Nio EP9's electric track car has set a blistering time up Goodwood Festival of Speed's famous hill climb.
The car ran a time of 44.61 seconds during Saturday's Supercar shootout event, which is just a few seconds off the overall record of 41.6 seconds set by Nick Heidfeld in a McLaren MP4/13 Formula 1 car back in 1999. Doing the driving this time was Scottish racing driver Peter Dumbreck.
We'll remind you that the EP9 is also one of the fastest cars around the Nürburgring. It set a time of 6:45.90 around the Green Hell in 2017, and despite what the title of the video says the EP9 is strictly a track car.
For readers unfamiliar with Nio, it is a Chinese electric startup that aims to become a mainstream brand worldwide. After securing the inaugural Formula E Championship title, Nio set out to build the EP9 electric supercar.
Nio EP9 at the 2018 Goodwood Festival of Speed
The car features four electric motors delivering a combined 1,342 horsepower and 1,091 pound-feet of torque. The power is enough to rocket the EP9 from 0-60 mph in 2.7 seconds to a top speed of 195 mph.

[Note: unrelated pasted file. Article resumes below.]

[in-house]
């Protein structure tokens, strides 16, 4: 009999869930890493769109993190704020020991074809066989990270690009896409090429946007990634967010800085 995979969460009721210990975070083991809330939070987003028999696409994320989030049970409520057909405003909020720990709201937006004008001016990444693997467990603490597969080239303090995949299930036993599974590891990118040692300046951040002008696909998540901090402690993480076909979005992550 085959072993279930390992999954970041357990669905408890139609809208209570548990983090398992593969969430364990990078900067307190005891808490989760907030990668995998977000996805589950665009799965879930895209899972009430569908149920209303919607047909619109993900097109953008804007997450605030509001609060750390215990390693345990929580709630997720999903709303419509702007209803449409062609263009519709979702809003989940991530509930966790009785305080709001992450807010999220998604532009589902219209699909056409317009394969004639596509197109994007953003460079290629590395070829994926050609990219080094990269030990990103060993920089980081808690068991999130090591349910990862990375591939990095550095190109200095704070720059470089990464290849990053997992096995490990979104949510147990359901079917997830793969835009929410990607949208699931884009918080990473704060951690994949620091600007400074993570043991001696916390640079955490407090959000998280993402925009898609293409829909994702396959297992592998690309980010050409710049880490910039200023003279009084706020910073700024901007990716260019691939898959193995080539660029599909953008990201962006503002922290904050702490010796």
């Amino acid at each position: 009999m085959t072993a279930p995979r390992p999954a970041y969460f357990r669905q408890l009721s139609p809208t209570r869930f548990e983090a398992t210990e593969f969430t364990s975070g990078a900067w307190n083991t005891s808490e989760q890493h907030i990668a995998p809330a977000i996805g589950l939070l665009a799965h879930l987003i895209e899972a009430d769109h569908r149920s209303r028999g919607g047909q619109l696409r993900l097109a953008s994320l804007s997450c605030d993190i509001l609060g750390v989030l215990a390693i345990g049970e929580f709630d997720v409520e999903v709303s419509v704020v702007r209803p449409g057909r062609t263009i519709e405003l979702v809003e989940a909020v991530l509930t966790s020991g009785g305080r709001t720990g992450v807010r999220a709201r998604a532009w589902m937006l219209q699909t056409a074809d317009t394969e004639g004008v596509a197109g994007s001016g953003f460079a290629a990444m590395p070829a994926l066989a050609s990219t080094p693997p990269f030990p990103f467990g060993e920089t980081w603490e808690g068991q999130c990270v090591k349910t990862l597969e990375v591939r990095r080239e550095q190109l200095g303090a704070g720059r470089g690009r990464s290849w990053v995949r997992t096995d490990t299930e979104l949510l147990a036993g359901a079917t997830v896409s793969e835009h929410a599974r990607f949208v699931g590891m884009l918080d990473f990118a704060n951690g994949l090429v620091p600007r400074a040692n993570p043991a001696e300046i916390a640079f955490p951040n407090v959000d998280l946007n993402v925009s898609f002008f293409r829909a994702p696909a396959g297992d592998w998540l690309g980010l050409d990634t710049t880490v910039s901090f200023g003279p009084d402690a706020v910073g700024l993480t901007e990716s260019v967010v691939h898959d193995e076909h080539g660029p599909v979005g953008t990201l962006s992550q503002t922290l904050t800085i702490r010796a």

Following the supercar, Nio unveiled its first production vehicle, the ES8 electric SUV in China last year. Starting at roughly $68,000, the electric SUV returns an estimated 220 miles of range with its dual-electric motors and 70-kilowatt-hour battery pack. Nio also has plans to offer battery swapping in as little as three minutes. Such a service would render the ES8's electric driving range limitations moot. Of course, the company has to build the infrastructure to make that service viable. Deliveries of the SUV will begin this year, Nio said this month.
As for the EP9 supercar, Nio originally intended to build six examples with a price tag of $1.48 million each. However, last year the Chinese brand said it would build 10 more. It's unclear if any copies will ever make their way to the United States. Future models are planned for sale here, though.
For more from the Goodwood Festival of Speed, head to our dedicated hub.
CORRECTION: An earlier version of this story described the EP9 as street-legal.